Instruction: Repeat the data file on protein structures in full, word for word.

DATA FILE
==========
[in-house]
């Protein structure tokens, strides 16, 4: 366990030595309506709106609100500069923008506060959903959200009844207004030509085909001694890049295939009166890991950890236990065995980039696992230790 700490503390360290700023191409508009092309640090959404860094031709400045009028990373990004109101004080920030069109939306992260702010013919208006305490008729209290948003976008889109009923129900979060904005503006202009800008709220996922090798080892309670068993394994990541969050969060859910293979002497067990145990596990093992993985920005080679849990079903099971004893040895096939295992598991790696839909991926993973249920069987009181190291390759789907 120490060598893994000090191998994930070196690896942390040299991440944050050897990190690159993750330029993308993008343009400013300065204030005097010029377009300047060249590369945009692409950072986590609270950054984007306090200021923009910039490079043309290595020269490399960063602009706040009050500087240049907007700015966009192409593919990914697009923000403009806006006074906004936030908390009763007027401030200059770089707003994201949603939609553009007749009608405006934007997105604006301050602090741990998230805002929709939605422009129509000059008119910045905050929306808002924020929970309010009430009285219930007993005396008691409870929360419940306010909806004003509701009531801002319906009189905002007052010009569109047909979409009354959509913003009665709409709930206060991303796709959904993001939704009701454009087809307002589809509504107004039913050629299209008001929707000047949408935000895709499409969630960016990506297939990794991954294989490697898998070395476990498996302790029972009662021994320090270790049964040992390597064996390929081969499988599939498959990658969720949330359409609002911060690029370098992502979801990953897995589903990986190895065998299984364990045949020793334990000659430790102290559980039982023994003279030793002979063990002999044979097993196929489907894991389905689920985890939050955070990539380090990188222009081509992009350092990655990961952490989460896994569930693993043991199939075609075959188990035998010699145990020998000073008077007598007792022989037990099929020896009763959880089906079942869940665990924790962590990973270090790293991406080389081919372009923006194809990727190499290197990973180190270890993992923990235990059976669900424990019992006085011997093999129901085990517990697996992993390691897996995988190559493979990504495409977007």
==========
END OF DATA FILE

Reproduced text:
[in-house]
């Protein structure tokens, strides 16, 4: 366990030595309506709106609100500069923008506060959903959200009844207004030509085909001694890049295939009166890991950890236990065995980039696992230790 700490503390360290700023191409508009092309640090959404860094031709400045009028990373990004109101004080920030069109939306992260702010013919208006305490008729209290948003976008889109009923129900979060904005503006202009800008709220996922090798080892309670068993394994990541969050969060859910293979002497067990145990596990093992993985920005080679849990079903099971004893040895096939295992598991790696839909991926993973249920069987009181190291390759789907 120490060598893994000090191998994930070196690896942390040299991440944050050897990190690159993750330029993308993008343009400013300065204030005097010029377009300047060249590369945009692409950072986590609270950054984007306090200021923009910039490079043309290595020269490399960063602009706040009050500087240049907007700015966009192409593919990914697009923000403009806006006074906004936030908390009763007027401030200059770089707003994201949603939609553009007749009608405006934007997105604006301050602090741990998230805002929709939605422009129509000059008119910045905050929306808002924020929970309010009430009285219930007993005396008691409870929360419940306010909806004003509701009531801002319906009189905002007052010009569109047909979409009354959509913003009665709409709930206060991303796709959904993001939704009701454009087809307002589809509504107004039913050629299209008001929707000047949408935000895709499409969630960016990506297939990794991954294989490697898998070395476990498996302790029972009662021994320090270790049964040992390597064996390929081969499988599939498959990658969720949330359409609002911060690029370098992502979801990953897995589903990986190895065998299984364990045949020793334990000659430790102290559980039982023994003279030793002979063990002999044979097993196929489907894991389905689920985890939050955070990539380090990188222009081509992009350092990655990961952490989460896994569930693993043991199939075609075959188990035998010699145990020998000073008077007598007792022989037990099929020896009763959880089906079942869940665990924790962590990973270090790293991406080389081919372009923006194809990727190499290197990973180190270890993992923990235990059976669900424990019992006085011997093999129901085990517990697996992993390691897996995988190559493979990504495409977007």